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Population-wide weight loss and regain in relation to diabetes burden and cardiovascular mortality in Cuba 1980-2010: repeated cross sectional surveys and ecological comparison of secular trends

BMJ 2013; 346 doi: http://dx.doi.org/10.1136/bmj.f1515 (Published 09 April 2013) Cite this as: BMJ 2013;346:f1515
  1. Manuel Franco, associate professor1, adjunct associate professor2, visiting researcher3,
  2. Usama Bilal, research assistant1, visiting researcher3,
  3. Pedro Orduñez, regional adviser4, professor5,
  4. Mikhail Benet, professor5,
  5. Alain Morejón, assistant professor5,
  6. Benjamín Caballero, professor6,
  7. Joan F Kennelly, research assistant professor7,
  8. Richard S Cooper, professor and chair8
  1. 1Social and Cardiovascular Epidemiology Research Group, School of Medicine, University of Alcalá, Alcalá de Henares, Madrid, Spain
  2. 2Department of Epidemiology, Johns Hopkins Bloomberg School of Public Health, Baltimore, MD, USA
  3. 3Department of Epidemiology, Atherothrombosis and Cardiovascular Imaging, Centro Nacional de Investigaciones Cardiovasculares Madrid, Spain
  4. 4Project for Chronic Disease Prevention and Control, Pan American Health Organization, Washington, DC, USA
  5. 5Centro de Estudios sobre Enfermedades Crónicas, Universidad de Ciencias Médicas, Cienfuegos, Cuba
  6. 6Center for Human Nutrition, Department of International Health, Johns Hopkins Bloomberg School of Public Health, USA
  7. 7Division of Community Health Sciences, University of Illinois at Chicago School of Public Health, Chicago, IL, USA
  8. 8Department of Public Health Sciences, Loyola University Stritch School of Medicine, Maywood, IL, USA
  1. Correspondence to: M Franco mfranco{at}uah.es
  • Accepted 11 February 2013

Abstract

Objective To evaluate the associations between population-wide loss and gain in weight with diabetes prevalence, incidence, and mortality, as well as cardiovascular and cancer mortality trends, in Cuba over a 30 year interval.

Design Repeated cross sectional surveys and ecological comparison of secular trends.

Setting Cuba and the province of Cienfuegos, from 1980 to 2010.

Participants Measurements in Cienfuegos included a representative sample of 1657, 1351, 1667, and 1492 adults in 1991, 1995, 2001, and 2010, respectively. National surveys included a representative sample of 14 304, 22 851, and 8031 participants in 1995, 2001, and 2010, respectively.

Main outcome measures Changes in smoking, daily energy intake, physical activity, and body weight were tracked from 1980 to 2010 using national and regional surveys. Data for diabetes prevalence and incidence were obtained from national population based registries. Mortality trends were modelled using national vital statistics.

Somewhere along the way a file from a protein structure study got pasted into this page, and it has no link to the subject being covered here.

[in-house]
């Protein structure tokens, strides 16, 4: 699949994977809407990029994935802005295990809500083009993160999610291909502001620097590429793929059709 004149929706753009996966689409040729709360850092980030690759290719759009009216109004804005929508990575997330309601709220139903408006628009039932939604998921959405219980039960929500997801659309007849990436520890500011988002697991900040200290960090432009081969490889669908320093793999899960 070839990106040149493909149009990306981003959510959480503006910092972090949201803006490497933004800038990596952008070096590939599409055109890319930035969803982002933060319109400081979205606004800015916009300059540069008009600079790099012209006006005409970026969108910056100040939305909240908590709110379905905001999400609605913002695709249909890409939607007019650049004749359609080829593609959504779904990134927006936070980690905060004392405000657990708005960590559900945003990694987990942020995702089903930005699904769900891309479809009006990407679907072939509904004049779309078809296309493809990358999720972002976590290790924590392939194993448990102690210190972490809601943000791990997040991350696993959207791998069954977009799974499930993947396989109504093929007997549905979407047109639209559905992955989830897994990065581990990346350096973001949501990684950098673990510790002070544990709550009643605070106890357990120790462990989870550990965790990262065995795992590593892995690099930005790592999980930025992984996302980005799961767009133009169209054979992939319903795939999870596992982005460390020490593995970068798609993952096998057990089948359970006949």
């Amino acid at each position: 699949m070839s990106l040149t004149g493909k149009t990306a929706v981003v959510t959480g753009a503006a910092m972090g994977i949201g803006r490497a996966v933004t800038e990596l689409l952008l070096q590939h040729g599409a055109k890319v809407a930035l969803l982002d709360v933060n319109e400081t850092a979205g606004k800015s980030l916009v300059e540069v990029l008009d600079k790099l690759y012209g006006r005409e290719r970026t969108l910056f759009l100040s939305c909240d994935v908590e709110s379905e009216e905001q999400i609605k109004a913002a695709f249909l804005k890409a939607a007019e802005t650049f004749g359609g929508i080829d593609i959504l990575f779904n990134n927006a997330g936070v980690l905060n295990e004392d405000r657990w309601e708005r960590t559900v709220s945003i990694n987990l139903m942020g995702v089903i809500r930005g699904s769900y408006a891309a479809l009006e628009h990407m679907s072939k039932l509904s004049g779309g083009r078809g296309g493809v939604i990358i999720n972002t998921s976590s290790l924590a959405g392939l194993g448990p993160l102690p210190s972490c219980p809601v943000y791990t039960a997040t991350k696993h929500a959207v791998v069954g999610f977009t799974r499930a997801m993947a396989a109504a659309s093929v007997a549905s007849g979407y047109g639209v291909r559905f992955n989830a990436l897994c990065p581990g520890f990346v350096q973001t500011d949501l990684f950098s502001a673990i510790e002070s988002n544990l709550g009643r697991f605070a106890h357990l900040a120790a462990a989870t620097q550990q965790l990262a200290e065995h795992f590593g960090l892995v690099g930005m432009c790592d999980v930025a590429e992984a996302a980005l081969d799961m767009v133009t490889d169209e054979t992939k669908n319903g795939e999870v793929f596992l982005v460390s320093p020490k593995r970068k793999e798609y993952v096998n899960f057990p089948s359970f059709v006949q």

Results Rapid declines in diabetes and heart disease accompanied an average population-wide loss of 5.5 kg in weight, driven by an economic crisis in the mid-1990s. A rebound in population weight followed in 1995 (33.5% prevalence of overweight and obesity) and exceeded pre-crisis levels by 2010 (52.9% prevalence). The population-wide increase in weight was immediately followed by a 116% increase in diabetes prevalence and 140% increase in diabetes incidence. Six years into the weight rebound phase, diabetes mortality increased by 49% (from 9.3 deaths per 10 000 people in 2002 to 13.9 deaths per 10 000 people in 2010). A deceleration in the rate of decline in mortality from coronary heart disease was also observed.

Conclusions In relation to the Cuban experience in 1980-2010, there is an association at the population level between weight reduction and death from diabetes and cardiovascular disease; the opposite effect on the diabetes and cardiovascular burden was seen on population-wide weight gain.

Footnotes

  • We would like to acknowledge our great respect and admiration for the Cuban people who faced extremely difficult social and economic challenges during the special period—and by making common cause against this tragedy held up with courage and dignity. This tragedy was “man made” by international politics and should never happen again to any population.

  • Contributors: MF and RC contributed to the original design. PO, MB, and AM organised and conducted data collection. UB conducted the statistical analyses. MF, UB, and RC carried on the systematic literature research. MF, UB, PO, BC, JFK, and RC were active in the interpretation of results. The manuscript was drafted by MF, UB, JFK, and RC, and reviewed by all authors. All authors have approved the final report. All authors had full access to the data in the study and take responsibility for its integrity and the accuracy of the data analysis. MF is the guarantor for this study.

  • Funding: No funding sources had any role in the decision to submit this manuscript or in its writing.

  • Competing interests: All authors have completed the Unified Competing Interest form at www.icmje.org/coi_disclosure.pdf (available on request from the corresponding author) and declare: no support from any organisation for the submitted work; no financial relationships with any organisations that might have an interest in the submitted work in the previous 3 years; no other relationships or activities that could appear to have influenced the submitted work.

  • Ethical approval: The ethics committee of the University of Medical Sciences, Cienfuegos, approved protocols.

  • Data sharing: No additional data available.

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